US tour for the ELMCIP Electronic Literature Knowledge Base
Tomorrow Scott and I start our seven-university tour with the ELMCIP Electronic Literature Knowledge Base. We’re visiting a string of excellent digital humanities, digital culture and visualization labs in Chicago and California, and are hoping to learn a lot about what they’re doing and get lots of good ideas for how to further develop the Knowledge Base.
One of the things we’re most interested in is how we can present the increasing amount of data in the Knowledge Base in even more useful ways. The KB includes bibliographic information about creative works and critical writing but also relational links to entries about events at which works are presented, organizations and artist’s collectives that authors have been affiliated with, and syllabi that teach works of electronic literature. We’re interested in developing visualization modules, and in finding ways in which researchers can query the database. Right now we can do simple things by uploading a data dump to Google Fusion or Manyeyes, like this graph showing the frequency of works tagged with “hypertext” in the KB according to their year of publication:
For instance, it would be great to be able to extract answers to questions like these:
- What are the community structures in the field? Do actors form close-knit clusters or are groupings more random and transient? Are these structures stable over time?
- Is there a connection between productivity and particular types of position in the social network of the field (e.g. being part of a closely knit group)? What characterises the community participation of actors whose works are highly referenced?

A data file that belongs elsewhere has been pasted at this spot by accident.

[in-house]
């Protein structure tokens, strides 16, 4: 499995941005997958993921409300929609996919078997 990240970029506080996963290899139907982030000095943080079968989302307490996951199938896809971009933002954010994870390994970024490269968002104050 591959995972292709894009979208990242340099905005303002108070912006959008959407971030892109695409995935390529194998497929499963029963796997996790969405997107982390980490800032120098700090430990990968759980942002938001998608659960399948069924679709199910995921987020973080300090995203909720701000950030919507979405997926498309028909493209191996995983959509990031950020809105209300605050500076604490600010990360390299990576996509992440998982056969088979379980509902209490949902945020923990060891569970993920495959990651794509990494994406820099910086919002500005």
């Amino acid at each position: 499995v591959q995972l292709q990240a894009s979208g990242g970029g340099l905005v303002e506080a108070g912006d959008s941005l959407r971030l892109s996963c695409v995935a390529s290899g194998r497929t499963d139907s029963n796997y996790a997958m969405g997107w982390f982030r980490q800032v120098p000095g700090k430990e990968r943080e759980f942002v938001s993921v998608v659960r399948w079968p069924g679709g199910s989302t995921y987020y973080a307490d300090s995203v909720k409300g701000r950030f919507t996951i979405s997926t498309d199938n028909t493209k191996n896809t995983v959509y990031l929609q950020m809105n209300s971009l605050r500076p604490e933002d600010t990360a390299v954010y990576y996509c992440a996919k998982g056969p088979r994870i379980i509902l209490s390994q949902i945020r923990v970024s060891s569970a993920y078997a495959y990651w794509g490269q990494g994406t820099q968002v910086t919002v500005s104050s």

- What common characteristics do actors who frequently interact and thus belong to a group share? E.g. nationality, residence, age, language, gender, genre they work in?
- Has the speed with which ideas and theoretical paradigms are developed and disseminated internationally increased with the adoption of network technologies? Can literary genres in new media be understood as “memes” which circulate and are developed virally on a transcultural basis?
- Can necessarily reductionist, quantitative, semantically structured approaches to mapping literary and cultural practices enable richer, more expansive analyses of individual artifacts represented within an unfolding historical context?
Here are some of the places and people we’re visiting:
- Art and Technology at the School of the Art Institute in Chicago
- Joe Tabbi, English Dept at University of Illinois at Chicago and director of the Electronic Literature Directory
- Electronic Visualization Lab, University of Illinois at Chicago (Daria Tsoupikova visited us in Bergen last year as a visiting Fulbright Scholar)
- Quinn Dombrowski at the University of Chicago
- Mark Marino, UCLA (who spent a month teaching our students as Fulbright Scholar last spring) (only Scott – I couldn’t bear to leave the kids for more than four nights…)
- Lev Manovich and the Cultural Analytics people at UCSD (Scott only)
- The RoSE project at UCSB, with Alan Liu and Rita Raley (Rita also spent a month with us last spring – we’ve had some great Fulbright visitors!) (I’ll be there for this one!)
- The Stanford Literary Lab (Franco Moretti’s Graphs, Maps, Trees: Abstract Models for a Literary History was very inspirational to us)
Definitely a busy trip, but it should be very inspirational. It’s also our first try at leaving the little ones (aged 2 and 4) for several days with Grandma and Grandpa in Chicago – hopefully this will turn out to be fun for all concerned!